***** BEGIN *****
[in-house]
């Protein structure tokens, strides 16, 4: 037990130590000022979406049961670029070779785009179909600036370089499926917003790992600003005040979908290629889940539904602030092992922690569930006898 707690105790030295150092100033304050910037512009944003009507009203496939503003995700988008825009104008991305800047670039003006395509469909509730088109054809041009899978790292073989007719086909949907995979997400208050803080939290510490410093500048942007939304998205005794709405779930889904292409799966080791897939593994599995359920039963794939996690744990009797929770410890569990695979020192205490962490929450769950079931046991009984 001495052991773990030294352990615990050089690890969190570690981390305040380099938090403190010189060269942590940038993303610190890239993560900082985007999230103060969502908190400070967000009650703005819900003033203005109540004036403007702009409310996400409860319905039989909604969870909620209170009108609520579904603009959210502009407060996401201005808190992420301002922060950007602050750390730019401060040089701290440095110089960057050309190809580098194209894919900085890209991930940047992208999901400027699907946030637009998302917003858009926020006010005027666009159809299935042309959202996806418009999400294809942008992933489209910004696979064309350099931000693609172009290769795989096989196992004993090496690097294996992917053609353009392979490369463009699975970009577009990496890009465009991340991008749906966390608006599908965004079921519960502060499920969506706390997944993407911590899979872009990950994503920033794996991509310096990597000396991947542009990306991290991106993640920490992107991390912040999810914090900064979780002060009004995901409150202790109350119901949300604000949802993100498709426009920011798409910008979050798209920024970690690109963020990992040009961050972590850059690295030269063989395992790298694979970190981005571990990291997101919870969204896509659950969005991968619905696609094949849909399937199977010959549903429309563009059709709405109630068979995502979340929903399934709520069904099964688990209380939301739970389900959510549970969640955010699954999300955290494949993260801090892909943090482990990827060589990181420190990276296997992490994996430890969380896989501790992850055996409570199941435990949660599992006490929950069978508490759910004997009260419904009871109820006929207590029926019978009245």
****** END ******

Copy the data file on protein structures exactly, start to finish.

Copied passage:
[in-house]
């Protein structure tokens, strides 16, 4: 037990130590000022979406049961670029070779785009179909600036370089499926917003790992600003005040979908290629889940539904602030092992922690569930006898 707690105790030295150092100033304050910037512009944003009507009203496939503003995700988008825009104008991305800047670039003006395509469909509730088109054809041009899978790292073989007719086909949907995979997400208050803080939290510490410093500048942007939304998205005794709405779930889904292409799966080791897939593994599995359920039963794939996690744990009797929770410890569990695979020192205490962490929450769950079931046991009984 001495052991773990030294352990615990050089690890969190570690981390305040380099938090403190010189060269942590940038993303610190890239993560900082985007999230103060969502908190400070967000009650703005819900003033203005109540004036403007702009409310996400409860319905039989909604969870909620209170009108609520579904603009959210502009407060996401201005808190992420301002922060950007602050750390730019401060040089701290440095110089960057050309190809580098194209894919900085890209991930940047992208999901400027699907946030637009998302917003858009926020006010005027666009159809299935042309959202996806418009999400294809942008992933489209910004696979064309350099931000693609172009290769795989096989196992004993090496690097294996992917053609353009392979490369463009699975970009577009990496890009465009991340991008749906966390608006599908965004079921519960502060499920969506706390997944993407911590899979872009990950994503920033794996991509310096990597000396991947542009990306991290991106993640920490992107991390912040999810914090900064979780002060009004995901409150202790109350119901949300604000949802993100498709426009920011798409910008979050798209920024970690690109963020990992040009961050972590850059690295030269063989395992790298694979970190981005571990990291997101919870969204896509659950969005991968619905696609094949849909399937199977010959549903429309563009059709709405109630068979995502979340929903399934709520069904099964688990209380939301739970389900959510549970969640955010699954999300955290494949993260801090892909943090482990990827060589990181420190990276296997992490994996430890969380896989501790992850055996409570199941435990949660599992006490929950069978508490759910004997009260419904009871109820006929207590029926019978009245």